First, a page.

· Impressed with this success of CCTs, the World Bank has decided to lend $2.4 billion in 2009 to support CCT operations in 13 countries. The Bank, in its recent review at Washington, found the scheme to be addressing multiple objectives of health, education and nutrition. It was also found that the scheme’s administrative costs are relatively low; it can better target the poor than the other schemes; it empowers the women; gives freedom to the families to priorities their expenditure; and has a positive impact on the overall welfare of the poor.
· More importantly, it helps to boost the demand for goods and services to encourage higher output and employment. This is seen as greatly advantageous by governments all over the world to bring the economies out of recessionary spiral while helping the poor to cope with the situation. In fact, it is claimed in countries like Brazil that CCT could insulate the poor from the ongoing world economic crisis.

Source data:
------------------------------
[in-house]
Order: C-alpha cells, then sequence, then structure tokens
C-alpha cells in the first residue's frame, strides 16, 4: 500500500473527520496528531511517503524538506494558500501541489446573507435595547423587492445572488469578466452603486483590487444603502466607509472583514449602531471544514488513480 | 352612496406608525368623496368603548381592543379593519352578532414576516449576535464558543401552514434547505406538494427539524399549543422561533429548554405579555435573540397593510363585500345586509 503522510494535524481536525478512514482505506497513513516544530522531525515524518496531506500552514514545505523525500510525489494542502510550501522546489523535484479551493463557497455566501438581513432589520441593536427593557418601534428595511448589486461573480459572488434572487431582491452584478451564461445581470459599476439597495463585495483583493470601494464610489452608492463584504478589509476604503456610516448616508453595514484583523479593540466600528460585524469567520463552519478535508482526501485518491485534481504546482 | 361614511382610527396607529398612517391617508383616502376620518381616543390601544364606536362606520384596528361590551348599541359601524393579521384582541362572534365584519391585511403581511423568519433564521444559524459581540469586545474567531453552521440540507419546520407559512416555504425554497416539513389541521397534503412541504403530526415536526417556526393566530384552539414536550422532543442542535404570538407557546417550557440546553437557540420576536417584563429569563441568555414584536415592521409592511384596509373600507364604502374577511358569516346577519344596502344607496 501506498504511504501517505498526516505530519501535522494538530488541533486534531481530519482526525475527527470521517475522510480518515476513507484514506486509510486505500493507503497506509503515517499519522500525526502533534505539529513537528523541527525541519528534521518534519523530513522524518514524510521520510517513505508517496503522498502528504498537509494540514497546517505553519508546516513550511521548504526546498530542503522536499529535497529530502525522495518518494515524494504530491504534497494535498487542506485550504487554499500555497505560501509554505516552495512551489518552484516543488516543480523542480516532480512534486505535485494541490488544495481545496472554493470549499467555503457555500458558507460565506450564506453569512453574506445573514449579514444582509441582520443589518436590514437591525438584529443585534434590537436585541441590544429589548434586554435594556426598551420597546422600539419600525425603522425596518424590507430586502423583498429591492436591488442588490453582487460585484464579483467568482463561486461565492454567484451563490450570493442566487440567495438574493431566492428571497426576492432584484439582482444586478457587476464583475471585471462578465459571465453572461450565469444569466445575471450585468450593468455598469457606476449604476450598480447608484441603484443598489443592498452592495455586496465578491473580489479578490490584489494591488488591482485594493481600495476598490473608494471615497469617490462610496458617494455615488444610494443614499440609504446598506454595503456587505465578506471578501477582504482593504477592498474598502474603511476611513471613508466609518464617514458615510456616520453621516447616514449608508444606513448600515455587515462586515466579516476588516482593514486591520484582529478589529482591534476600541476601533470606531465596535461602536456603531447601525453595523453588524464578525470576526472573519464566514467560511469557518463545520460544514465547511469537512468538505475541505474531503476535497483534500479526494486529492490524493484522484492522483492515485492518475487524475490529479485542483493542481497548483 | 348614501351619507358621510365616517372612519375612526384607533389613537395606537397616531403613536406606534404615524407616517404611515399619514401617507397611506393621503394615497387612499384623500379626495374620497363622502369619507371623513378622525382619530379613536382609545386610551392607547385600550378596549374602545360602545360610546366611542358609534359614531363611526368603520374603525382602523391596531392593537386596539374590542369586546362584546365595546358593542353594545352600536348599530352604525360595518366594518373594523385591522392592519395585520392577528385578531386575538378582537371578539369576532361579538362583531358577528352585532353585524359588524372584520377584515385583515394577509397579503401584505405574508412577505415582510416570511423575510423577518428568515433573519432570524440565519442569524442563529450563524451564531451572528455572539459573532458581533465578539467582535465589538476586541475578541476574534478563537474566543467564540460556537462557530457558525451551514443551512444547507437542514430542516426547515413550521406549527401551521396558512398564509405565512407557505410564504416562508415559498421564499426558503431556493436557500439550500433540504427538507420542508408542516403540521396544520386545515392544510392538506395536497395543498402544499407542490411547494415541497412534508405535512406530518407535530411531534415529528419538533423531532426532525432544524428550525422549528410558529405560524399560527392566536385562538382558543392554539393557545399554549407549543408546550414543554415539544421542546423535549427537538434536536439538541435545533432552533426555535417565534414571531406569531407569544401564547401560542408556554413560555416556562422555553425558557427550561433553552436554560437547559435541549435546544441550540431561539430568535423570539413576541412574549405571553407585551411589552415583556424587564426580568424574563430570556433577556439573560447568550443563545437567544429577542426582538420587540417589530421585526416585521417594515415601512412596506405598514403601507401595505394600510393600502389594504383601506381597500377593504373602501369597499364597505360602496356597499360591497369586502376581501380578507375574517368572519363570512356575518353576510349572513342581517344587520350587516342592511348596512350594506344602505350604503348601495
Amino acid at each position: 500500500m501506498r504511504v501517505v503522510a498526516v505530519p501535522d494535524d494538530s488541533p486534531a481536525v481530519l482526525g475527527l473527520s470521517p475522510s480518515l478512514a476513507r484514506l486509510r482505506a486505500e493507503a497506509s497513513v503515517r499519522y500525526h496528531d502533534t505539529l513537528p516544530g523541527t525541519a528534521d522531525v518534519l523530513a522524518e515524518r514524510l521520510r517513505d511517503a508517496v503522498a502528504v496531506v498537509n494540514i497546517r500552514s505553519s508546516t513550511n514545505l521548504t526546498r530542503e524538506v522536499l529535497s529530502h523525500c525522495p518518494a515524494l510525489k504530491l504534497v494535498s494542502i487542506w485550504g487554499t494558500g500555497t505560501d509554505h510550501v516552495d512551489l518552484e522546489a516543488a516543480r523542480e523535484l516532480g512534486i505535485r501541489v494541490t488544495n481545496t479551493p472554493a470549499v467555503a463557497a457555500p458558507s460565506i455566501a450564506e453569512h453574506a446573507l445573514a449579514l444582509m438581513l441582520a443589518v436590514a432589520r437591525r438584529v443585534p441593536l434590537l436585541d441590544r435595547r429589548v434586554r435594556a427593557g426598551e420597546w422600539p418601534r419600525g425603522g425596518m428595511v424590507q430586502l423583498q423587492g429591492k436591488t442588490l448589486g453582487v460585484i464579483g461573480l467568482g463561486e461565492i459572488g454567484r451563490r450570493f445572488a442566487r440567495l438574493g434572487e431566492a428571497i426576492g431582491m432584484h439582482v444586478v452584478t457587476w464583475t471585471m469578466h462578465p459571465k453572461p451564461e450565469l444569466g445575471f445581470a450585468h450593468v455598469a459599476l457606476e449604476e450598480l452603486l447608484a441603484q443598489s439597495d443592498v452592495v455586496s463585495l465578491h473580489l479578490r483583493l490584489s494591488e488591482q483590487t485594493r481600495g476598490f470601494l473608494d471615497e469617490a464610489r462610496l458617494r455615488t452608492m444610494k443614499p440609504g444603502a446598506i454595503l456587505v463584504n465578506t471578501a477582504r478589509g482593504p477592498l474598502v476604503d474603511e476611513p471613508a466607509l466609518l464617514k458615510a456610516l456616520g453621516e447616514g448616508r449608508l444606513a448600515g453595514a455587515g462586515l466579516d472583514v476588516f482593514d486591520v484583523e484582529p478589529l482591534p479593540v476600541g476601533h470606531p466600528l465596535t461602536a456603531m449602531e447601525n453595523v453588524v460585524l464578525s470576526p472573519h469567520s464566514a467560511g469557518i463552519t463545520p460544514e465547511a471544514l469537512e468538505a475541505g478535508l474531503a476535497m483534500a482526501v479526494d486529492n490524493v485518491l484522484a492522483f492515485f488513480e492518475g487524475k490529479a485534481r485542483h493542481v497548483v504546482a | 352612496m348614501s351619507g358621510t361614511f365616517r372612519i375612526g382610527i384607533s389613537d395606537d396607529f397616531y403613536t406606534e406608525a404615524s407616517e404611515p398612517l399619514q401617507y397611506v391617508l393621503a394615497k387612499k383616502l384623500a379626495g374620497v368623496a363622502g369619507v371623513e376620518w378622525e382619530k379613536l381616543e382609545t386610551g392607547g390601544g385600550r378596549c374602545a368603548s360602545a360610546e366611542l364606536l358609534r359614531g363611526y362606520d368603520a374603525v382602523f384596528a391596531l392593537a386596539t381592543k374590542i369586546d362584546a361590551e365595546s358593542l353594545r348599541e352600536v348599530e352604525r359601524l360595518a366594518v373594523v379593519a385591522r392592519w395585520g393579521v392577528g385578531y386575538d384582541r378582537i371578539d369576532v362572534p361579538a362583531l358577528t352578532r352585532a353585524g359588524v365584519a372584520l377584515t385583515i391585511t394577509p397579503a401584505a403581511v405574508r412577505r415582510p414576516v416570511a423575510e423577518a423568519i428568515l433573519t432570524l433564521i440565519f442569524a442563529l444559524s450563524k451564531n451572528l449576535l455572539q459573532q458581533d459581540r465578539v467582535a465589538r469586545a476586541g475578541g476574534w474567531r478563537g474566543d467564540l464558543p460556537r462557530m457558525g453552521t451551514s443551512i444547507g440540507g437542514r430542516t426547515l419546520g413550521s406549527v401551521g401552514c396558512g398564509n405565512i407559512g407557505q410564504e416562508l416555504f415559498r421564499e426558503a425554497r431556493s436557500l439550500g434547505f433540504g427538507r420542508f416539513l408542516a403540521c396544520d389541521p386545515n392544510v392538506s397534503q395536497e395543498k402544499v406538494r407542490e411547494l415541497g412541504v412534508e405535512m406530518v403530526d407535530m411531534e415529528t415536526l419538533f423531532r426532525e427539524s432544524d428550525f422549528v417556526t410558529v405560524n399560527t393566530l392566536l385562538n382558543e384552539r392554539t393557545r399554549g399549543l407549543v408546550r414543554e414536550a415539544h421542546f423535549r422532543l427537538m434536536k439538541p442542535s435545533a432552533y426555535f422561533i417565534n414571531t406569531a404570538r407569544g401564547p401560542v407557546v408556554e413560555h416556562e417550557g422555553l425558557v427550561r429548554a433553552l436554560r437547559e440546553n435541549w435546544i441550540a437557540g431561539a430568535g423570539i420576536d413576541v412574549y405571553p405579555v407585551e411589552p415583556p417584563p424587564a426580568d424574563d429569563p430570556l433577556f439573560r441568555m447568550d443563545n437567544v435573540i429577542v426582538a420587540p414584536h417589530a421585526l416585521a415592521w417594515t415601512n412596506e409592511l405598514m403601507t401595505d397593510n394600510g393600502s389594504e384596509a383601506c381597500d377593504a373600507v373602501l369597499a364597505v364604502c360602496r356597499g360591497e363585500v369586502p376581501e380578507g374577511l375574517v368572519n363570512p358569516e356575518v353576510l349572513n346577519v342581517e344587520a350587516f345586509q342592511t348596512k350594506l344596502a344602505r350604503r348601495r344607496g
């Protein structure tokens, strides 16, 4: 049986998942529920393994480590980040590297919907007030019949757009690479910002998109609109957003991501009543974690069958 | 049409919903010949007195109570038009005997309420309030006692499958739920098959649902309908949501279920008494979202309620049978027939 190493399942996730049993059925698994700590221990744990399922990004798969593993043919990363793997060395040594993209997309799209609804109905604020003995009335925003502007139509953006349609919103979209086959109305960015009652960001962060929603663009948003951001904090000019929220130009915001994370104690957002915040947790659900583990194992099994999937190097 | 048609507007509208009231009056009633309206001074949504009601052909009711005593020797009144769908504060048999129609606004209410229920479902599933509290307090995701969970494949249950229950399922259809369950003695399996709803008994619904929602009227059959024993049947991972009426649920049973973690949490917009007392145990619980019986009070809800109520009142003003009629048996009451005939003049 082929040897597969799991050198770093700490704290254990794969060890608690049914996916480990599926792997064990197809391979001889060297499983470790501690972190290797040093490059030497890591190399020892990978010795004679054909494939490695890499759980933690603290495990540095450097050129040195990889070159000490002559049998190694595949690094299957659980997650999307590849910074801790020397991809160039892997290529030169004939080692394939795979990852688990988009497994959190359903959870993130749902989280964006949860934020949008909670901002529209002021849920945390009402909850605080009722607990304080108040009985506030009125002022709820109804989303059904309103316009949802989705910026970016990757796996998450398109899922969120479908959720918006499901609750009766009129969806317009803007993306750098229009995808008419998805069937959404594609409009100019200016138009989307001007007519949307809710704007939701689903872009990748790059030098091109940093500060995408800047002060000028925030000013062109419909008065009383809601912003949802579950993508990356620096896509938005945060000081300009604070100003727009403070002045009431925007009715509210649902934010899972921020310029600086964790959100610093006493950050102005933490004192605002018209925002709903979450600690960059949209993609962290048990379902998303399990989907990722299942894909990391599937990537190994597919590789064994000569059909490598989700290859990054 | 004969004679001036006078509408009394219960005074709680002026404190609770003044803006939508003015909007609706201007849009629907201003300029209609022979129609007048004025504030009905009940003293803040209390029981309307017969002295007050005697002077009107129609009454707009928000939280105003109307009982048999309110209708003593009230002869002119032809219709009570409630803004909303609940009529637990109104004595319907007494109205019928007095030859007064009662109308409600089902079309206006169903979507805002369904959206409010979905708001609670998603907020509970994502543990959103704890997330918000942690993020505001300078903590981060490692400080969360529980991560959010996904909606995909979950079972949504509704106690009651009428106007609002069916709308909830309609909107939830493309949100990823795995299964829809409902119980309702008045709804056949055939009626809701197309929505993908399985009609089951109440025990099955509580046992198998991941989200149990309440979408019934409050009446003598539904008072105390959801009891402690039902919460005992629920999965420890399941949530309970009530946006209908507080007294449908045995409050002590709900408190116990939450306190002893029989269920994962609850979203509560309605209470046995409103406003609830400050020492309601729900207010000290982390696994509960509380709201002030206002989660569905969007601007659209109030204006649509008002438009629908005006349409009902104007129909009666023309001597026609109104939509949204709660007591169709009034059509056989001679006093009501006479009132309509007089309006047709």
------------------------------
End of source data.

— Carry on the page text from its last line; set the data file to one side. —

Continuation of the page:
The Brazil Model - Bolsa Familia
Brazil's cash transfer scheme Bolsa Familia is improving the lives of the poorest and it is another example of how the emerging economies are increasingly becoming players in the global debate on aid and development. The biggest and best known of all the cash transfer schemes in the developing world is the Bolsa Familia in Brazil. Since 2003, 12 million families have joined the scheme and receive small amounts of money (around $12 a month). Inequality has been cut by 17% in just five years. The poverty rate has fallen from 42.7% to 28.8%. Such is the fascination in this "social technology" that Brazil is now being sought for advice on cash transfer programmes by countries across Africa (Ghana, Angola, Mozambique), the Middle East (Egypt, Turkey) and Asia (including India). Even New York City has implemented a version of the programme.